“The future of living is energy and light based. When it comes to where we live at Monsoon Heritage Studio, we see things differently than others,” Yahel.
Aligned with a world rapidly embracing the need for a healthier living and an increase in energy flow awareness, she has been crafting the future of interiors with awe worthy vision.
“Space is art is when one consciously or unconsciously creates aesthetic emotion in the atmosphere and when this environment produces a feeling of connecting, and well being, our work gives more than a work to look at. It is a place to dream…to feel…to be a part of something special. It transforms the experience, but it isn’t the story. The story is an attitude, a view. For those who share the attitude, I make the spaces,” elaborates Yahel.
Working with the element of `Light’ throughout her career, Yahel’s celebrated work adorns many international residences, while curated art shows bring new fans and admirers. “I have an interest in the invisible light, the light perceptible only in the mind . I want to address the light that we see in dreams. My work is about space and that light that inhabits us. It is about our seeing. I am really interested in the qualities of one space sensing another. It is like looking at someone looking. As you plumb a space with vision, it is possible to “see yourself see.” This seeing, this plumbing, imbues space with consciousness. So when I create, I don’t mean only shape and color, I mean conceptualizing the way an environment moves and breathes. In the end, you have nothing but the atmosphere you’re creating and the only tools you have to do that are light, vibes and space,” says the artist.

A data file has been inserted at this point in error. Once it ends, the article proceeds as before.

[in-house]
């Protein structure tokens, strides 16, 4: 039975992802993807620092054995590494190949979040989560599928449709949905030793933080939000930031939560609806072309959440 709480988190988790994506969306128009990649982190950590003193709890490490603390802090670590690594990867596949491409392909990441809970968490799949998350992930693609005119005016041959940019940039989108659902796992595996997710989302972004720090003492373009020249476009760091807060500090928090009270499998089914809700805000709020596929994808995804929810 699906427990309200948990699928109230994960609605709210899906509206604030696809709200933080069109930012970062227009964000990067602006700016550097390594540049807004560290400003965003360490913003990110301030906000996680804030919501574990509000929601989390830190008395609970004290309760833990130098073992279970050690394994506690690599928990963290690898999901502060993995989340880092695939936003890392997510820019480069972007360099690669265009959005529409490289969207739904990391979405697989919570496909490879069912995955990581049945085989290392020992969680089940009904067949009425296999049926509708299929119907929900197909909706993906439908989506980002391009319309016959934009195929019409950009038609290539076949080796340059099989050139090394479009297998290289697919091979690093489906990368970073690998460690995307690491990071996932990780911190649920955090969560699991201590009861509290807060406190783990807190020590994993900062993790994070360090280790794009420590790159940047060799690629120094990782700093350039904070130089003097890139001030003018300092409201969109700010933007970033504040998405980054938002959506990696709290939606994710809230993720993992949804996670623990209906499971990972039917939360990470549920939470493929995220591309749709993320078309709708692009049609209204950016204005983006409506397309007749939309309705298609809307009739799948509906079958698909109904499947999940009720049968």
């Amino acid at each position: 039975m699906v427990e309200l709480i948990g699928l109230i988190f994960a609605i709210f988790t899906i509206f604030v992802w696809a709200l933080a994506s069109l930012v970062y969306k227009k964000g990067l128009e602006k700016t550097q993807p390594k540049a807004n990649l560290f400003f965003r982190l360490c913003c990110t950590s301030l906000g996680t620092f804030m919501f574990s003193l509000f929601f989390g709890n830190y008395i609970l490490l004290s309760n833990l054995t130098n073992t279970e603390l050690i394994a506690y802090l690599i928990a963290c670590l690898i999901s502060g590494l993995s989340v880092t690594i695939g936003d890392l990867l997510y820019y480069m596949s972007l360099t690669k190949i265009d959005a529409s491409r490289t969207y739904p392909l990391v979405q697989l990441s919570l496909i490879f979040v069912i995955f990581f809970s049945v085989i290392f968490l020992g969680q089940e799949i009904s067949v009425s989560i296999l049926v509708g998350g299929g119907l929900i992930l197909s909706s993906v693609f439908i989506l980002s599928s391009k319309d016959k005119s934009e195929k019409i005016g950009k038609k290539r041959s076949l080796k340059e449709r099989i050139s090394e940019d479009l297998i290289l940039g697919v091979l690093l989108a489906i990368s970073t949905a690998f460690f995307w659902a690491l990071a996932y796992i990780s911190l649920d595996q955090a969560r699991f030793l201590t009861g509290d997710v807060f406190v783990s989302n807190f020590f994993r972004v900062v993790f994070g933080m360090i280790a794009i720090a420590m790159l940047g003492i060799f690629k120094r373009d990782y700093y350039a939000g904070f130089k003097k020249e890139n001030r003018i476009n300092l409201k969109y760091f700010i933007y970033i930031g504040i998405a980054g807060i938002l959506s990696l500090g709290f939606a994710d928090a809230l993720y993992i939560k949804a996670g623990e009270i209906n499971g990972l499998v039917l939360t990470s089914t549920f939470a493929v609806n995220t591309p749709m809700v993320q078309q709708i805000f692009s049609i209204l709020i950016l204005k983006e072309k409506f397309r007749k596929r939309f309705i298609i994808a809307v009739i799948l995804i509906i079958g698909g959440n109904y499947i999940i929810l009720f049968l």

“When I was younger, I’d go to a show and I’d ask myself, what kind of artist do I want to be: Joseph Beuys or Andy Warhol? And actually, you don’t have to be anything.”
What of the world does she sees now?
“The young artists I’m interested in don’t make work like mine. They write, do video, photo, music or are choreographers. It’s different. But if we’re going by art schools in India, there are loads of people today influenced by my work. I don’t know who the trendy, hip people are anymore. I don’t think it’s me. I’m appreciated and followed by younger people, though. The show I just did had lots of visitors and a lot of them were under the age of 40, which is pretty mind-blowing. They’re the people who are going to be in charge of the world later: the young people,” says Yahel passionately.
And what would be of her legacy?
“I’m a really lucky person. I work at it, but I’m lucky. We are all looking for something of extraordinary importance, whose nature we have forgotten. Through my work I try to put light and sparkles on the memoir of those who have lost their memory,” she sums up.